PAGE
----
Pricer’s Points | December 2014

The “Pricer’s Points” blog series provides a forum for pricing professionals to share their insights and experience. Our guest bloggers share their knowledge about specific product or industry challenges, geographic complexities, strategies, tactics, and technologies.

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Pricer’s Points: Your sales force is the most important part of your pricing strategy | Jesper Hansson – CPP

Pricer’s Points: Your sales force is the most important part of your pricing strategy | Jesper Hansson – CPP

The world is full of amazing people with amazing abilities to develop incredible products and still you will often see that some of these products are not really successful when they are launched in the market.

One example I saw about 20 years ago, was a building services product, which was developed to save energy. The company developing it had chosen to focus on sustainability and electricity savings and the product they developed was unique in that sense. It was top quality and had an expected life time of 15 years. Although it was launched at a price point 50% above a conventional comparable product, it would pay itself back in less than 5 years in electricity savings. It had all kinds of ‘bells and whistles’ on it but surprisingly it was never really the sales success it deserved to be. Some said it was because the market place was not ready for the technology yet but I don’t really buy into that. The product was amazing, so it was not because of the product. Was it because it was launched at a price, which was too high or was is the brand? No, I don’t think that was reasons either. So, where did it all go wrong and how could the company have done it differently?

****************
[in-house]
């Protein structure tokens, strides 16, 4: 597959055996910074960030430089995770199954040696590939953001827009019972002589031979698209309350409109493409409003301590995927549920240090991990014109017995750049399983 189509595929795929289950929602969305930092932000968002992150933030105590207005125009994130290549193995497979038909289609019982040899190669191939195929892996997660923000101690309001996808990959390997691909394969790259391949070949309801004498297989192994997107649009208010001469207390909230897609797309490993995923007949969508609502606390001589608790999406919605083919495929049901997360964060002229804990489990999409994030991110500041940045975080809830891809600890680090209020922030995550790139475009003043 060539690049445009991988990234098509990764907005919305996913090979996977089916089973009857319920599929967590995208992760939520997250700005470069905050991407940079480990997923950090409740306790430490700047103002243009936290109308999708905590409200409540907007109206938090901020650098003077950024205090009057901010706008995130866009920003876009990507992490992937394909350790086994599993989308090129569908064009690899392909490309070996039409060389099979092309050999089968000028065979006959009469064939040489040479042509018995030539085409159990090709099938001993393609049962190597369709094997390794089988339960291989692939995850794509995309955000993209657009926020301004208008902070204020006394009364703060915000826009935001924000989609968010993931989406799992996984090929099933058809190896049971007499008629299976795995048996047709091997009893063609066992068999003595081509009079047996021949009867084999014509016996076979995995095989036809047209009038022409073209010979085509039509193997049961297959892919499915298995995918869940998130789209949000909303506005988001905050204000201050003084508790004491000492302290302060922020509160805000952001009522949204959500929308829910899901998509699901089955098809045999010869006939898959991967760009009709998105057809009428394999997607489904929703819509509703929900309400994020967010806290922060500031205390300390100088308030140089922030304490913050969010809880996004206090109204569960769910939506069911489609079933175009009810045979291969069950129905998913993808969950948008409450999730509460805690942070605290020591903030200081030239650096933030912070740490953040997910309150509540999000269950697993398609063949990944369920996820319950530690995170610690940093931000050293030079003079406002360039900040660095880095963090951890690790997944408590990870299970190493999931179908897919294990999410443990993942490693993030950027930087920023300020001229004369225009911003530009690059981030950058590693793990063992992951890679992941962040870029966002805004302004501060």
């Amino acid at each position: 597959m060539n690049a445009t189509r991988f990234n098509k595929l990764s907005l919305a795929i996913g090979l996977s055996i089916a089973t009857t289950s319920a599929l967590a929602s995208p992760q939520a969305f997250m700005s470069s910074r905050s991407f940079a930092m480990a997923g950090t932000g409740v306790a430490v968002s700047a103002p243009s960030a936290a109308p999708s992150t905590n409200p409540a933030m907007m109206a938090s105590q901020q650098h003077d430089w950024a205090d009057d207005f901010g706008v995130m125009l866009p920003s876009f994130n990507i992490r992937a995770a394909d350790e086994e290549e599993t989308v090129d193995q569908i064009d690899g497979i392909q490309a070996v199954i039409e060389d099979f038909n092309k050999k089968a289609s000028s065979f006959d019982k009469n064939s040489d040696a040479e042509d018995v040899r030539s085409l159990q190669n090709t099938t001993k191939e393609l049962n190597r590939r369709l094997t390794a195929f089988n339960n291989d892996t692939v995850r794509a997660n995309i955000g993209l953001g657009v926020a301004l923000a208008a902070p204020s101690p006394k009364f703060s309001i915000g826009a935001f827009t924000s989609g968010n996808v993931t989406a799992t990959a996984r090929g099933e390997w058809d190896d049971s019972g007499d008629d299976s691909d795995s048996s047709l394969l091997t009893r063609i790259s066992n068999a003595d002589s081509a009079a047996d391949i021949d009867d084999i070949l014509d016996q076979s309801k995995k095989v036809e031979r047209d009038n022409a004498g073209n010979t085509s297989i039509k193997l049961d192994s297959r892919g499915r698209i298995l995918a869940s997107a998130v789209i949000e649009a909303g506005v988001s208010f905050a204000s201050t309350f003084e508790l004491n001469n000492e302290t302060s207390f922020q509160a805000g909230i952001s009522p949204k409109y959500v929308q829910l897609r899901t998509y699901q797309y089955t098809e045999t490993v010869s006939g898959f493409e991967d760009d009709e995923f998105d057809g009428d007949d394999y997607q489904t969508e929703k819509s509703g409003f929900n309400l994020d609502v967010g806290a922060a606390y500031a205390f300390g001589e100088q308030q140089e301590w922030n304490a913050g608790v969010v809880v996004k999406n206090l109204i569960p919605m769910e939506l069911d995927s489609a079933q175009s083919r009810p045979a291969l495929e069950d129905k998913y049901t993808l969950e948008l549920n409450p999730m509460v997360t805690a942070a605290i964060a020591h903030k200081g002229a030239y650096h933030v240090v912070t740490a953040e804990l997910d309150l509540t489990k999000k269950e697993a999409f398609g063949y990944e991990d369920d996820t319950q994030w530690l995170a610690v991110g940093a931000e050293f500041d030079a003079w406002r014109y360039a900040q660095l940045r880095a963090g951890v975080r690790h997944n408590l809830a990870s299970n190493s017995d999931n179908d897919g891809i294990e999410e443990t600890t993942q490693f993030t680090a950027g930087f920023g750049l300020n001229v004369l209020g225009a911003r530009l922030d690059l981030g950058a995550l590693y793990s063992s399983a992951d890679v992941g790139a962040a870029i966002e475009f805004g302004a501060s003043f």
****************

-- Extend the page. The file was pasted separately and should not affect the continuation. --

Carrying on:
I’ll try to illustrate it by using Porter’s value chain as starting point.

 

Pricer’s Points: Rules When Online Shopping Fails | Rocky D’Adamo

Pricer’s Points: Rules When Online Shopping Fails | Rocky D’Adamo

For the last 8 years my Christmas shopping has been a breeze. I always received great deals and was pretty much finished in 1 day. This is shocking and envious for some. My parents always had a bad habit of waiting until the week before Christmas to out to Woodfield Mall and fight a crowd of 8,000 frantic parents playing tug of war for the tickle me Elmo until Elmo’s poor arms ripped off. I sat in my comfy office chair and laughed thinking I found the secret; I found the Holy Grail for all my Christmas Shopping. I can use one word to describe my genius: Ecommerce. I sat on my high horse and judged anyone too foolish to use the internet for their Christmas shopping. I took Black Friday by the horns, wrestled it to the ground, and told the world I am a better shopper than Kim Kardashian’s stylist…Then it happened. After 8 years of flawless online Christmas shopping I received that crazy email you only hear about on the likes of Fox News or even Good Morning America. My entire Christmas Order was CANCELLED! The reason? Well after calling the customer service number listed online and talking to two different folks over the phone, the best they could come up w/ was “Well, UPS didn’t pick up your order from our warehouse. We accidentally took the items out of the box and re-stocked everything. Now we are out of stock on all but 5 of the items on your original order.” Over the last two days I learned a few valuable lessons in Online shopping and when it goes wrong that I would love to share: